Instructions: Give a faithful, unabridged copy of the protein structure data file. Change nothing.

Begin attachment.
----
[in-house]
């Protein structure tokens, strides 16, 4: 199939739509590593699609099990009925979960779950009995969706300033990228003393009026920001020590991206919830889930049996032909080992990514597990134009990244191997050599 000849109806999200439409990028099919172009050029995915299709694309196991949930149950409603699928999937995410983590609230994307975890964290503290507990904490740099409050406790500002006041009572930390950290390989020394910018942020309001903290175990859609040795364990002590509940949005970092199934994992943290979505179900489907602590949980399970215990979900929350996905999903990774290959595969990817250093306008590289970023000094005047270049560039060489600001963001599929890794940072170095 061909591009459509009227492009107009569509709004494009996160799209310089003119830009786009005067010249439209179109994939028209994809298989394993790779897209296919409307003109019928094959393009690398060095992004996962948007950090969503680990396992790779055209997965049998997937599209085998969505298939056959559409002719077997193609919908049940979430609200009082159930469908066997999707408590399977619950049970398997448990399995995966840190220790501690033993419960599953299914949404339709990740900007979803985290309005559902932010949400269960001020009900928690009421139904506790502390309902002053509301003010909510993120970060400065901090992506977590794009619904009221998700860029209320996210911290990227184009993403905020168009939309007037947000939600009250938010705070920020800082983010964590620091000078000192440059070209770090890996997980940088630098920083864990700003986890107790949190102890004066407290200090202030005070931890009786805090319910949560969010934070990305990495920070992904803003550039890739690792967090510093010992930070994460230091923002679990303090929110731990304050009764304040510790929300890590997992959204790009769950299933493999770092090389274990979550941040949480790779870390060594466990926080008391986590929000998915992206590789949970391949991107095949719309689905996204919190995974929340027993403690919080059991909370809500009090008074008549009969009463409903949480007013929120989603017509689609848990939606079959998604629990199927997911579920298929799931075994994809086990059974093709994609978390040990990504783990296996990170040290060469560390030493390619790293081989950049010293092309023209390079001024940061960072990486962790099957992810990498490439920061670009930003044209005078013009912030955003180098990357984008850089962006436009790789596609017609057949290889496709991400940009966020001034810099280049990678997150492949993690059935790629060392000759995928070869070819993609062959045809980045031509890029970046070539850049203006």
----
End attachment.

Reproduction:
[in-house]
């Protein structure tokens, strides 16, 4: 199939739509590593699609099990009925979960779950009995969706300033990228003393009026920001020590991206919830889930049996032909080992990514597990134009990244191997050599 000849109806999200439409990028099919172009050029995915299709694309196991949930149950409603699928999937995410983590609230994307975890964290503290507990904490740099409050406790500002006041009572930390950290390989020394910018942020309001903290175990859609040795364990002590509940949005970092199934994992943290979505179900489907602590949980399970215990979900929350996905999903990774290959595969990817250093306008590289970023000094005047270049560039060489600001963001599929890794940072170095 061909591009459509009227492009107009569509709004494009996160799209310089003119830009786009005067010249439209179109994939028209994809298989394993790779897209296919409307003109019928094959393009690398060095992004996962948007950090969503680990396992790779055209997965049998997937599209085998969505298939056959559409002719077997193609919908049940979430609200009082159930469908066997999707408590399977619950049970398997448990399995995966840190220790501690033993419960599953299914949404339709990740900007979803985290309005559902932010949400269960001020009900928690009421139904506790502390309902002053509301003010909510993120970060400065901090992506977590794009619904009221998700860029209320996210911290990227184009993403905020168009939309007037947000939600009250938010705070920020800082983010964590620091000078000192440059070209770090890996997980940088630098920083864990700003986890107790949190102890004066407290200090202030005070931890009786805090319910949560969010934070990305990495920070992904803003550039890739690792967090510093010992930070994460230091923002679990303090929110731990304050009764304040510790929300890590997992959204790009769950299933493999770092090389274990979550941040949480790779870390060594466990926080008391986590929000998915992206590789949970391949991107095949719309689905996204919190995974929340027993403690919080059991909370809500009090008074008549009969009463409903949480007013929120989603017509689609848990939606079959998604629990199927997911579920298929799931075994994809086990059974093709994609978390040990990504783990296996990170040290060469560390030493390619790293081989950049010293092309023209390079001024940061960072990486962790099957992810990498490439920061670009930003044209005078013009912030955003180098990357984008850089962006436009790789596609017609057949290889496709991400940009966020001034810099280049990678997150492949993690059935790629060392000759995928070869070819993609062959045809980045031509890029970046070539850049203006």